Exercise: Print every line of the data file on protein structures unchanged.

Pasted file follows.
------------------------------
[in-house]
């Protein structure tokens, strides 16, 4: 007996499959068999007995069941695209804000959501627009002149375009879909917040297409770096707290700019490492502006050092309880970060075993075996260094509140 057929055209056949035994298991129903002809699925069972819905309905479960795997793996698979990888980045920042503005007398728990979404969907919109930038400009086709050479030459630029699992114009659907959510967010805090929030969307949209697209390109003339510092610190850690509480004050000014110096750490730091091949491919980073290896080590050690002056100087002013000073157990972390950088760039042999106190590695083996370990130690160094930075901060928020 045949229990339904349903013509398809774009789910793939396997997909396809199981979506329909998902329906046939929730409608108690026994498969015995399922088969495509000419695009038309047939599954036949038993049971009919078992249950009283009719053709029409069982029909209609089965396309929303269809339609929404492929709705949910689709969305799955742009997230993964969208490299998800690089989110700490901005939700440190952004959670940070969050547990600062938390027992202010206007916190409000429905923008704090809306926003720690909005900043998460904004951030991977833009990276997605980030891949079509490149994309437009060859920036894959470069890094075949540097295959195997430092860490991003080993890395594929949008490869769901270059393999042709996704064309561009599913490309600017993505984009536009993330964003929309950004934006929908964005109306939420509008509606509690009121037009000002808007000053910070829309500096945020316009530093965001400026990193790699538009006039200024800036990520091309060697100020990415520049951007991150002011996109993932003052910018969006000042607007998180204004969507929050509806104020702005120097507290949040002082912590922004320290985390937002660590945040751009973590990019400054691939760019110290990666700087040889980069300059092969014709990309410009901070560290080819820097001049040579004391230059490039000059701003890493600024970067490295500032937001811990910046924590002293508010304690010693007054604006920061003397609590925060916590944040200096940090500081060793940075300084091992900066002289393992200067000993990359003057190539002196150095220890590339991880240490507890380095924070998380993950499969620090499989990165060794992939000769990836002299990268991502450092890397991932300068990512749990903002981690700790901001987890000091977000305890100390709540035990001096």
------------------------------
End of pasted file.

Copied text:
[in-house]
């Protein structure tokens, strides 16, 4: 007996499959068999007995069941695209804000959501627009002149375009879909917040297409770096707290700019490492502006050092309880970060075993075996260094509140 057929055209056949035994298991129903002809699925069972819905309905479960795997793996698979990888980045920042503005007398728990979404969907919109930038400009086709050479030459630029699992114009659907959510967010805090929030969307949209697209390109003339510092610190850690509480004050000014110096750490730091091949491919980073290896080590050690002056100087002013000073157990972390950088760039042999106190590695083996370990130690160094930075901060928020 045949229990339904349903013509398809774009789910793939396997997909396809199981979506329909998902329906046939929730409608108690026994498969015995399922088969495509000419695009038309047939599954036949038993049971009919078992249950009283009719053709029409069982029909209609089965396309929303269809339609929404492929709705949910689709969305799955742009997230993964969208490299998800690089989110700490901005939700440190952004959670940070969050547990600062938390027992202010206007916190409000429905923008704090809306926003720690909005900043998460904004951030991977833009990276997605980030891949079509490149994309437009060859920036894959470069890094075949540097295959195997430092860490991003080993890395594929949008490869769901270059393999042709996704064309561009599913490309600017993505984009536009993330964003929309950004934006929908964005109306939420509008509606509690009121037009000002808007000053910070829309500096945020316009530093965001400026990193790699538009006039200024800036990520091309060697100020990415520049951007991150002011996109993932003052910018969006000042607007998180204004969507929050509806104020702005120097507290949040002082912590922004320290985390937002660590945040751009973590990019400054691939760019110290990666700087040889980069300059092969014709990309410009901070560290080819820097001049040579004391230059490039000059701003890493600024970067490295500032937001811990910046924590002293508010304690010693007054604006920061003397609590925060916590944040200096940090500081060793940075300084091992900066002289393992200067000993990359003057190539002196150095220890590339991880240490507890380095924070998380993950499969620090499989990165060794992939000769990836002299990268991502450092890397991932300068990512749990903002981690700790901001987890000091977000305890100390709540035990001096």